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2018 city budget increase set at 2.95 per cent

City dips into reserve funds for $1.3 million to keep tax increase below 3 per cent
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Mayor Cam Guthrie gestures during budget deliberations at City Hall Tuesday, Dec. 5, 2017. Tony Saxon/GuelphToday

The City of Guelph 2018 tax levy will increase 2.95 per cent next year.

Council approved the city’s $233-million budget during a five-hour meeting at City Hall Tuesday.

To get to that amount council rejected several staff-recommended expansions and dipped into reserve funds to the tune of $1.3 million.

But the city is projecting a surplus this year of around $2.4 million, money that will most likely go into that same reserve fund.

The 2018 budget as initially presented by staff, before the knives came out, was 4.84 per cent.

Last year’s tax increase was 3.13.

New paramedics, city waste collection at multi-unit properties such as condos and a new internal city auditor were some of the big ticket items added to the budget.

“I’m extremely impressed with what council did to land on the overall rate,” Mayor Cam Guthrie said after the budget was put to bed.

“There’s always some debate, back and forth, but where we landed is exactly where I wanted it to be,” Guthrie said.

Expansions to city services and the various independent boards got the budget to a 2.45 per cent increase. The city’s dedicated infrastructure levy was renewed at 1 per cent, the difference this year being that half of that levy will be funded through the city’s tax rate stabilization fund, the other half property taxes.

Guthrie said he didn’t mind dipping into reserve funds knowing that there will be a surplus this year.

“If the projected year-end variance was not at almost $2.4 million, I would not have been looking to use the rate stabilization reserve,” Guthrie said. “But this term of council has increased the rate stabilization reserve drastically, by millions of dollars.”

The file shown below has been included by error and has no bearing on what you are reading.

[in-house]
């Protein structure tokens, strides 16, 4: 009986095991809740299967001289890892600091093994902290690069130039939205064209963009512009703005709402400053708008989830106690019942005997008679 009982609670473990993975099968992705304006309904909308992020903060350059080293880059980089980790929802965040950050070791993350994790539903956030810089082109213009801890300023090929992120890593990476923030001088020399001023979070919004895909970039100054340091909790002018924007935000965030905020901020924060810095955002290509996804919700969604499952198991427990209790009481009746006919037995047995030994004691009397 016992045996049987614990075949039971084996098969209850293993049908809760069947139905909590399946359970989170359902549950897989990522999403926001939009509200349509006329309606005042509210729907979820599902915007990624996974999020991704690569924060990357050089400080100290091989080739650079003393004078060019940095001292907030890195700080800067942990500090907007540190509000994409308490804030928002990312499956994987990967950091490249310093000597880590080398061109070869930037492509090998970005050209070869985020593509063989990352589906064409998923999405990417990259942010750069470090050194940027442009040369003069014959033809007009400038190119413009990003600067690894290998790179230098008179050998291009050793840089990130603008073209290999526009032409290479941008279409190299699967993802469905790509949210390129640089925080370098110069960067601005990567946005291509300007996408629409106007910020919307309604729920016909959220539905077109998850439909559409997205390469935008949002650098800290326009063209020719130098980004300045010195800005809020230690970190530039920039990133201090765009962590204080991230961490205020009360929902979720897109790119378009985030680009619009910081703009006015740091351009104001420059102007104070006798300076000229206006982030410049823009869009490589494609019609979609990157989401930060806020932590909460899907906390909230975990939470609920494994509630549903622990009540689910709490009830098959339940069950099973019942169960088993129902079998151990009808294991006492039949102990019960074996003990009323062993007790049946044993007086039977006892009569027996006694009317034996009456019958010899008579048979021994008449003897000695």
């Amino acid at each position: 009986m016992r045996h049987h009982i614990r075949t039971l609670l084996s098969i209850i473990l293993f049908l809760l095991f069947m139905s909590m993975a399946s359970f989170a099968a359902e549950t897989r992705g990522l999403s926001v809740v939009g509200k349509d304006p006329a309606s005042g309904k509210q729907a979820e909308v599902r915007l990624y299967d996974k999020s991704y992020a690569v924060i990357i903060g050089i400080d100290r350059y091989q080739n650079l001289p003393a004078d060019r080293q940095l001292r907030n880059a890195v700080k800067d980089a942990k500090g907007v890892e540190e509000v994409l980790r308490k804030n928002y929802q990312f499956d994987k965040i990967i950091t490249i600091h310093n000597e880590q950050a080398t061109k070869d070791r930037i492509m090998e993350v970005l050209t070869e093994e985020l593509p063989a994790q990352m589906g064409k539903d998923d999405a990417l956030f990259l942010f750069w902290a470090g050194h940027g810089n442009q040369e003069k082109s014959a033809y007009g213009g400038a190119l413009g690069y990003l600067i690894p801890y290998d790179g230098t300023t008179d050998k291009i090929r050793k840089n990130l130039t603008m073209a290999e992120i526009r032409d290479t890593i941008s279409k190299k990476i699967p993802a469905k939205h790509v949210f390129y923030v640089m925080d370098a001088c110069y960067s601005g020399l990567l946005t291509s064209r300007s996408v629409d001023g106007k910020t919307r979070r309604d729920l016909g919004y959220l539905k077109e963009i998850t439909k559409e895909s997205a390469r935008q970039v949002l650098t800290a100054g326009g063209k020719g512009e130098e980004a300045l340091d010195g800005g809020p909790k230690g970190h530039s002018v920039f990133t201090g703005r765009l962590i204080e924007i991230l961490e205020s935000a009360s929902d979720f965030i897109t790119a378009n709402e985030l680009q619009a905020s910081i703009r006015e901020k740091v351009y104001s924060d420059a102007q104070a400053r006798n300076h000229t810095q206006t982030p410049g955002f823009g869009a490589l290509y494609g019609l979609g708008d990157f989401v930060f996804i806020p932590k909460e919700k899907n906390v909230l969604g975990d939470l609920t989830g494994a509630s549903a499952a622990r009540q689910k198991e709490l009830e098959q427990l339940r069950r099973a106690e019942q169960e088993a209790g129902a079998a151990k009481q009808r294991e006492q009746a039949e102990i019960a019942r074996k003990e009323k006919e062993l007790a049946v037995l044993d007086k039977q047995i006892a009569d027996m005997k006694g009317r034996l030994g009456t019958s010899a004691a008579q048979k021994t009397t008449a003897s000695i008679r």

After Tuesday, that tax rate stabilization reserve still sits at roughly $6.2 million.

That operating budget passed by a 11-1 vote, with the nay vote being Coun. Mike Salisbury, who abstained from the vote in protest over concerns about the budget procedure.

That led a disappointed Guthrie to remark “I didn’t know councillors and mayors were elected to abstain from voting.”

Much of the debate during Tuesday’s decision day centred around the dedicated infrastructure levy, a special tax imposed by the city to help address the city’s backlog on essentials such as sewers, pipes, roads and bridges.

The city has heard there is a projected $2.3 million positive budge variance for 2017, which would go into the city’s tax rate stabilization fund.

Several councillors wanted to stick at 1 per cent added to property tax bills, but Coun. Dan Gibson moved 0.5 per cent.

Coun. Christine Billings then amended that, adding another 0.5 per cent, but from the tax rate stabilization fund, not property taxes.

“It’s just too much too fast,” Billings said of a 1 per cent extra on people’s tax bills every year. “Not everyone can afford large increases.”

2018 budget highlights included:

  • $525,000 for waste collection at multi-residential properties ($278,000 to be funded through the city building capital reserve fund)
  • $400,000 for a new paramedic shift
  • $100,000 for business service reviews (funded through the tax rate stabilization fund)
  • $142,000 for an internal auditor
  • $46,000 for additional seasonal parks staff
  • $49,500 for two City Hall security guards
  • $78,000 for a waste collection operator
  • $15,000 for video enhancements to council chambers
  • $9,000 for councillor training

Other additions to the budget included $70,000 for security guards at the Guelph Public Library and $100,000 increase in funding for the Guelph Neighbourhood Support Coalition, to be funded through the affordable housing stabilization fund (see separate story here).

The big-ticket items rejected by council was $460,000 for increased yard waste collection and $323,000 for an affordable housing incentive program.

Overall the final budget deliberations went smoothly and in a cooperative tone.

There were a couple of bumps in the road.

At one point, Coun. James Gordon hoped council would “move from a daycare centre to a kindergarten” with increased councillor training.

Coun. Cathy Downer told Salisbury to “respectfully, please read your emails” during a discussion over the budget process, where Salisbury wanted the infrastructure levy discussed before approval of the operating budget.

Several councillors expressed concern that the infrastructure levy was decided on after the operating budget. They feel it should be done before the tax supported operating budget.




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